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Lean Six SigmaIf your organization is contemplating new technology solutions to help make your enterprise run more efficiently, the term “lean” has probably been part of your conversation. Lean manufacturing, Lean Six Sigma, Lean production, Lean enterprise, Lean IT – regardless of the industry or application – the basic concept makes sense.

Where did the Lean concept come from?
Simply put, Lean-based processes are designed to offer value to the customer while increasing profits. The term Lean production was introduced in 1990 in the book The Machine That Changed the World.

It was inspired by the evolution of production systems developed by the auto manufacturer Toyota (known the Toyota Production System or TPS). As history has shown, Toyota went from being a minor player in the auto manufacturing market to the largest, because they were able to produce a high-quality product at a fair price.

Where does Lean Six Sigma come in?
In 2002, the concept Lean Six Sigma was introduced. Lean Six Sigma combines the traditional Lean methods with the Six Sigma process of improving business performance that was introduced by Bill Smith, a senior engineer and scientist at Motorola, in 1986. The Motorola program effectively addressed quality issues the manufacturer was struggling to resolve. Six Sigma then gained renown in 1995 when Jack Welch adopted it as the center of his business strategy for General Electric.

Do I have to work in manufacturing to adopt Lean strategies?
No! Lean strategies and processes are being utilized in:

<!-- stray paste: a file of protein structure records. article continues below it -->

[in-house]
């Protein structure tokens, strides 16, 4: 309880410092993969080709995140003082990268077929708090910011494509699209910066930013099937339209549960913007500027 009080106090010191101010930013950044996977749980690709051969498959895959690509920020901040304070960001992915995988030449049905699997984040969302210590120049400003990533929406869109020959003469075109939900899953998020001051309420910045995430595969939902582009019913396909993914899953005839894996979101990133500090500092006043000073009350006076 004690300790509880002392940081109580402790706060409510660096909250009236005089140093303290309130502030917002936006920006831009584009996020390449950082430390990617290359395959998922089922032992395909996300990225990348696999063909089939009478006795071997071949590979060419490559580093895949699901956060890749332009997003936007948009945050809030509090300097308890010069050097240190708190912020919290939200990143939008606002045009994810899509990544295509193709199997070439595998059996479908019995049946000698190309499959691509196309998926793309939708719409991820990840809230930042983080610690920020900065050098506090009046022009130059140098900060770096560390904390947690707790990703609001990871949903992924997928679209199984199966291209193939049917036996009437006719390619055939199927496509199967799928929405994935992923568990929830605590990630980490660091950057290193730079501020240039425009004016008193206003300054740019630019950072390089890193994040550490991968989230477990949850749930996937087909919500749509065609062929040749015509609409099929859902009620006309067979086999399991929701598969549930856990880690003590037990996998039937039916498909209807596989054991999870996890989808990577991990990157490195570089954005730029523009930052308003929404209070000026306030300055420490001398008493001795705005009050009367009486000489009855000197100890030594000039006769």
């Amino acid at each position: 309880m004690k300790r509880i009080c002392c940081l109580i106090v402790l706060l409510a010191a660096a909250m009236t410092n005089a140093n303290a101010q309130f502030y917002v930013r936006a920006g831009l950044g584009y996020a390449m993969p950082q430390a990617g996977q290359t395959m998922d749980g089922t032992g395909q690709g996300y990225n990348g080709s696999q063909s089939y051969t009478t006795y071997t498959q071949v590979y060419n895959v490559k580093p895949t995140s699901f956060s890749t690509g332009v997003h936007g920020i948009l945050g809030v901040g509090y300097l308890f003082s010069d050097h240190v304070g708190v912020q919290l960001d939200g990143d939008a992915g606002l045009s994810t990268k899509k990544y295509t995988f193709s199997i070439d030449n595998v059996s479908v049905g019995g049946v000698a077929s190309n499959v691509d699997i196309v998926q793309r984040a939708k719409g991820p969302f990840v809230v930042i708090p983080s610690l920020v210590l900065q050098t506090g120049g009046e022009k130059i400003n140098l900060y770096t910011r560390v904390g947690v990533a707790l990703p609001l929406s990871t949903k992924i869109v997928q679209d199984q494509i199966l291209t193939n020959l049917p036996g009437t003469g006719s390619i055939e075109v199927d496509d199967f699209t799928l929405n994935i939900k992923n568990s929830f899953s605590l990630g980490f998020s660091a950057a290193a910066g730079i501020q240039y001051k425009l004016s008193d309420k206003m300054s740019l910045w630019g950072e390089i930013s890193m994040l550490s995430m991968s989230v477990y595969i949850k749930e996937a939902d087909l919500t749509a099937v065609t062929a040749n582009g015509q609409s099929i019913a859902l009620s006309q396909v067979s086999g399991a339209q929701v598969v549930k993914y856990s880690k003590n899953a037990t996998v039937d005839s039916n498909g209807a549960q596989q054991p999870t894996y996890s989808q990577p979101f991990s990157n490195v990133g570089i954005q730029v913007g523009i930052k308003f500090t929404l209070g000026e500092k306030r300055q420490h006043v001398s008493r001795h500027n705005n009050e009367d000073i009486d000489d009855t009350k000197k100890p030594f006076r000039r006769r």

How can I start running a Leaner operation?
Look for areas of waste in your organization. Lean Six Sigma puts a major emphasis on the reduction of waste that really makes sense. When enterprises can keep waste to a minimum they can reap the benefits of reduced production/process times and expenses (and that means increased profits). Lean Six Sigma separates waste into six categories that your business should consider:

  • Transportation.
  • Inventory.
  • Motion.
  • Waiting.
  • Overproduction.
  • Over-processing.
  • Defects.

Lean Six Sigma programs typically operate under a set of progressive phases – DMAIC (Define, Measure, Analyze, Improve, Control) for established projects and DMADV (Define, Measure, Analyze, Design, Verify) for new projects. These processes cover all project phases, and research and analytics are used to identify opportunities for improvement or success while establishing solid benchmarks to gauge how well the implemented processes have performed.

If you’re in the process of launching a business intelligence solution for your enterprise, the team at Infovision is here to help. We offer the right mix of strategic resources and IT staffing solutions to help make sure your next project operates to maximize efficiencies and boost profits. Visit the Infovision website, email us at info@infovision.net or call us at 972-234-0058 to learn more.

Photo Source: Shutterstock

Resources:

The Genealogy of Lean Production

About Motorola University: The Inventors of Six Sigma

The Evolution of Six Sigma

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